CASE NO. 1857

Heard at Montreal, Wednesday, 14 December 1988






Discipline assessed Conductor C.T. Brennan of Toronto, Ontario, and claim for loss of wages on his behalf for the period February 2, 1988 to February 16, 1988 inclusive.


On January 24, 1988, while Conductor C.T. Brennan was working on Train No. 68, an incident occurred at Cobourg, Ontario, between Mr. Brennan and a group of passengers boarding the train. A disciplinary investigation was held and Mr. Brennan was assessed a 15-day suspension for conduct unbecoming an employee.

The Union has appealed on the basis that the investigation into this incident and the discipline assessed were in violation of the provisions set out in Article 82 of the Collective Agreement.

The Union has also appealed the discipline alleging that it was unwarranted and severe. In addition the Union has submitted a claim under the provisions of Article 70 for the wages lost by Mr. Brennan due to this matter.

The Corporation has rejected the Union’s appeal on the discipline and has declined payment of the lost wages.


(Sgd.) T. G. HODGES (Sgd.) A. D. ANDREW

General Chairman Director, Labour Relations

There appeared on behalf of the Corporation:

P. J. Thivierge – Manager, Labour Relations, Montreal

D. L. Brodie – Labour Relations Officer, Montreal

D. Bongard – Counter Sales Agent I, Kingston

J. P. Dupuy – Service Manager, Montreal

And on behalf of the Union:

T. G. Hodges – General Chairman, St. Catharines

M. P. Gregotski – Vice-General Chairman, St. Catharines

D. C. Atkinson – Vice-Local Chairman, Toronto

M. Atkinson – Observer

C. T. Brennan – Grievor



Mr. Brennan was the conductor of Via Train 68 running between Toronto and Montreal on January 24, 1988. When his train arrived at Cobourg he was met with a group of passengers returning from Cobourg to Montreal from a youth hockey tournament. It appears that on their trip from Montreal, which took place during the quiet of a weekday, the hockey group was able to be seated together in a single car. They apparently mistakenly believed that they were entitled to the same seating accommodation on their return trip which was within a much busier period, on a Sunday. It also appears that the station agent at Cobourg led the passengers to believe that that would be the case. In fact, however, the train from Toronto to Montreal was heavily booked on that day, no previous arrangement had been made by the travelling group for special seating accommodation and because of the passenger load on that run it was impossible to seat the group together in a single car.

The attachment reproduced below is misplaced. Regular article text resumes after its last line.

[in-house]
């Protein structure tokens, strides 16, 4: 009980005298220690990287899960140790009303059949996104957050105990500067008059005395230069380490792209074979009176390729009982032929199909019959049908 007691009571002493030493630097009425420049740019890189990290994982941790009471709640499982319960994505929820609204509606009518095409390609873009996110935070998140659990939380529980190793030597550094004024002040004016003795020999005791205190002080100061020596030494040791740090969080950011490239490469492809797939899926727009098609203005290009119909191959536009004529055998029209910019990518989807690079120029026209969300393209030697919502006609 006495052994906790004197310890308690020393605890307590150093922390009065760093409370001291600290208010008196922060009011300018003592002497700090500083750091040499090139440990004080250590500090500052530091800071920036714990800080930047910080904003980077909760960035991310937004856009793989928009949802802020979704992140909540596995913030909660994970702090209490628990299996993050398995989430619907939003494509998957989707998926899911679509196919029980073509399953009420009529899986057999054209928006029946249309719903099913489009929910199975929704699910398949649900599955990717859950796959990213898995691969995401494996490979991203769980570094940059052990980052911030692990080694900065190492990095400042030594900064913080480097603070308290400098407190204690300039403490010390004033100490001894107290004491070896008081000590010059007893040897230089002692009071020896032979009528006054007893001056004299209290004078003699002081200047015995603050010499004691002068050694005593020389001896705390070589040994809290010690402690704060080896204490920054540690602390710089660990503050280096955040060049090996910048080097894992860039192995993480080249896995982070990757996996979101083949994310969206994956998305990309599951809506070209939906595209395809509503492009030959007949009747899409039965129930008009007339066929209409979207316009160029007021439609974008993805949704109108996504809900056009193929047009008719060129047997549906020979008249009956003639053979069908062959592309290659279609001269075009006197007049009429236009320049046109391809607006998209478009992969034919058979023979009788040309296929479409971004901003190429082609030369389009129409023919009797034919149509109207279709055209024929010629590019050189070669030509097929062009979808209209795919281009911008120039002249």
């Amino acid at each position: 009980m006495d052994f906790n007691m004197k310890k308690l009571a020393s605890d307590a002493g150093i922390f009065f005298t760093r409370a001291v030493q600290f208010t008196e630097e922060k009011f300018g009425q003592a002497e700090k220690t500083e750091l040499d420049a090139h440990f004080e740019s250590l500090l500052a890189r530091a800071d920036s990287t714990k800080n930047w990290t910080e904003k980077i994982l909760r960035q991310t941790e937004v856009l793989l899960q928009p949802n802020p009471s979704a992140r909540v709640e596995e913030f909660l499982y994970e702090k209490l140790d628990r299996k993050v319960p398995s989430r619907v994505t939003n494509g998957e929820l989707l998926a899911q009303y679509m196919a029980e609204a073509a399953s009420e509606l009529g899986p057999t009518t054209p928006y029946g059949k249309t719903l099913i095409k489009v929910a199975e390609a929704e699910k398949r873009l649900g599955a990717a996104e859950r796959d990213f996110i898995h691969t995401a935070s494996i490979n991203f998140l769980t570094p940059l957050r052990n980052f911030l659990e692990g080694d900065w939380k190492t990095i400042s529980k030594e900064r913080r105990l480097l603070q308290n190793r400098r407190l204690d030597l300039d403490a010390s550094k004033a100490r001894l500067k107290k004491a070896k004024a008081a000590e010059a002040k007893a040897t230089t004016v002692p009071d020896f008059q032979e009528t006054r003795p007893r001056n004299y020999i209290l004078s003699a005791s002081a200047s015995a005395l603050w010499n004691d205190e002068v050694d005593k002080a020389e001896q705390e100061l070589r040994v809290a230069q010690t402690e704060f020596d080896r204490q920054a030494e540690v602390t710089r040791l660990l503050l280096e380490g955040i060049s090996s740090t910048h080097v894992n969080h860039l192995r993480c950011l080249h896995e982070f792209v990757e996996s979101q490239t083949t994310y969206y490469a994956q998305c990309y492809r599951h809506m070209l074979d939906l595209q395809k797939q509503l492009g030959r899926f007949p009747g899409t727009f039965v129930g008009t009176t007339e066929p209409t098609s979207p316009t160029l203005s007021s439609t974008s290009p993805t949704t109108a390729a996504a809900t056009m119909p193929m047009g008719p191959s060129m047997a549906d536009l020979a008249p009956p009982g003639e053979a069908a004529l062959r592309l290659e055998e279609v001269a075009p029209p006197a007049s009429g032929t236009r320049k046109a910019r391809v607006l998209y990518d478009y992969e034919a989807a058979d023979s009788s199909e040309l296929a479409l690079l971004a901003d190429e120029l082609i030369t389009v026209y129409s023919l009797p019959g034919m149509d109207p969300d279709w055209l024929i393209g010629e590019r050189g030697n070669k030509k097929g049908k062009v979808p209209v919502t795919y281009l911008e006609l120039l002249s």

When Mr. Brennan’s train arrived in Cobourg the hockey group and their luggage, including some twenty bags of hockey equipment, were waiting on the platform. Predictably, when Conductor Brennan informed them that there was no car reserved for them and that they would have to break up and sit individually in various parts of the train, he was met with some hostility. Matters did not improve when he told the group, quite correctly, that the train did not have any facility for their baggage, and that it would have to be left at the station to be carried to Montreal on a later train.